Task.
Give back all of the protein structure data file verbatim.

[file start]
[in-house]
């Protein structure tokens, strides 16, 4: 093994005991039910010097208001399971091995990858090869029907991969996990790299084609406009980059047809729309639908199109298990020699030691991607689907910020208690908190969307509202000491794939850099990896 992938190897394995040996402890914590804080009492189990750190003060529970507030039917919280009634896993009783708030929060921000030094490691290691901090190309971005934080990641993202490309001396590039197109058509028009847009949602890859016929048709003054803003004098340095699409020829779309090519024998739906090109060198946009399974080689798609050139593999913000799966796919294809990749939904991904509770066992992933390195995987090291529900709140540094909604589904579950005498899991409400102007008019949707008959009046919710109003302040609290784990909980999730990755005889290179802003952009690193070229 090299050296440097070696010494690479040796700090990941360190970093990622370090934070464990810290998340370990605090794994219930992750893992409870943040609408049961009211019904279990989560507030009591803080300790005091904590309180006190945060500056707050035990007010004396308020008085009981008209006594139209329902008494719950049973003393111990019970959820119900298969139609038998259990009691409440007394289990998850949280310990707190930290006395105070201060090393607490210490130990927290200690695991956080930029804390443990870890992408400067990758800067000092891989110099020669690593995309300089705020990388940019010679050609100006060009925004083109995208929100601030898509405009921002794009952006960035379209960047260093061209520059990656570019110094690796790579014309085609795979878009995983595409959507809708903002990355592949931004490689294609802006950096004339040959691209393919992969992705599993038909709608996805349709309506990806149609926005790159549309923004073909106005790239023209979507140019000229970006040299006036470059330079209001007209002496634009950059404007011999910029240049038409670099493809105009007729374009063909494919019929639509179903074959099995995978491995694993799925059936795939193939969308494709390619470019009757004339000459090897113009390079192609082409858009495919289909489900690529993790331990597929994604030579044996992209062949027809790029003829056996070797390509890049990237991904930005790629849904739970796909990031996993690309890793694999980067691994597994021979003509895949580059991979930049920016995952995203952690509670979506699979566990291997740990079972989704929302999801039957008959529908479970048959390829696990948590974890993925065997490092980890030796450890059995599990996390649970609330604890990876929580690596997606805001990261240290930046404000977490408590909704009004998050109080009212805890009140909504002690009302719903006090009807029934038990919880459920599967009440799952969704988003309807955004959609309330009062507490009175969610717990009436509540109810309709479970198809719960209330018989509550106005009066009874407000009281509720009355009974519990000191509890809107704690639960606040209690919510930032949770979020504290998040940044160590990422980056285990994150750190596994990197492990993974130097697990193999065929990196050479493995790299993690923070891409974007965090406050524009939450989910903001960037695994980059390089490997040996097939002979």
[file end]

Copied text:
[in-house]
């Protein structure tokens, strides 16, 4: 093994005991039910010097208001399971091995990858090869029907991969996990790299084609406009980059047809729309639908199109298990020699030691991607689907910020208690908190969307509202000491794939850099990896 992938190897394995040996402890914590804080009492189990750190003060529970507030039917919280009634896993009783708030929060921000030094490691290691901090190309971005934080990641993202490309001396590039197109058509028009847009949602890859016929048709003054803003004098340095699409020829779309090519024998739906090109060198946009399974080689798609050139593999913000799966796919294809990749939904991904509770066992992933390195995987090291529900709140540094909604589904579950005498899991409400102007008019949707008959009046919710109003302040609290784990909980999730990755005889290179802003952009690193070229 090299050296440097070696010494690479040796700090990941360190970093990622370090934070464990810290998340370990605090794994219930992750893992409870943040609408049961009211019904279990989560507030009591803080300790005091904590309180006190945060500056707050035990007010004396308020008085009981008209006594139209329902008494719950049973003393111990019970959820119900298969139609038998259990009691409440007394289990998850949280310990707190930290006395105070201060090393607490210490130990927290200690695991956080930029804390443990870890992408400067990758800067000092891989110099020669690593995309300089705020990388940019010679050609100006060009925004083109995208929100601030898509405009921002794009952006960035379209960047260093061209520059990656570019110094690796790579014309085609795979878009995983595409959507809708903002990355592949931004490689294609802006950096004339040959691209393919992969992705599993038909709608996805349709309506990806149609926005790159549309923004073909106005790239023209979507140019000229970006040299006036470059330079209001007209002496634009950059404007011999910029240049038409670099493809105009007729374009063909494919019929639509179903074959099995995978491995694993799925059936795939193939969308494709390619470019009757004339000459090897113009390079192609082409858009495919289909489900690529993790331990597929994604030579044996992209062949027809790029003829056996070797390509890049990237991904930005790629849904739970796909990031996993690309890793694999980067691994597994021979003509895949580059991979930049920016995952995203952690509670979506699979566990291997740990079972989704929302999801039957008959529908479970048959390829696990948590974890993925065997490092980890030796450890059995599990996390649970609330604890990876929580690596997606805001990261240290930046404000977490408590909704009004998050109080009212805890009140909504002690009302719903006090009807029934038990919880459920599967009440799952969704988003309807955004959609309330009062507490009175969610717990009436509540109810309709479970198809719960209330018989509550106005009066009874407000009281509720009355009974519990000191509890809107704690639960606040209690919510930032949770979020504290998040940044160590990422980056285990994150750190596994990197492990993974130097697990193999065929990196050479493995790299993690923070891409974007965090406050524009939450989910903001960037695994980059390089490997040996097939002979």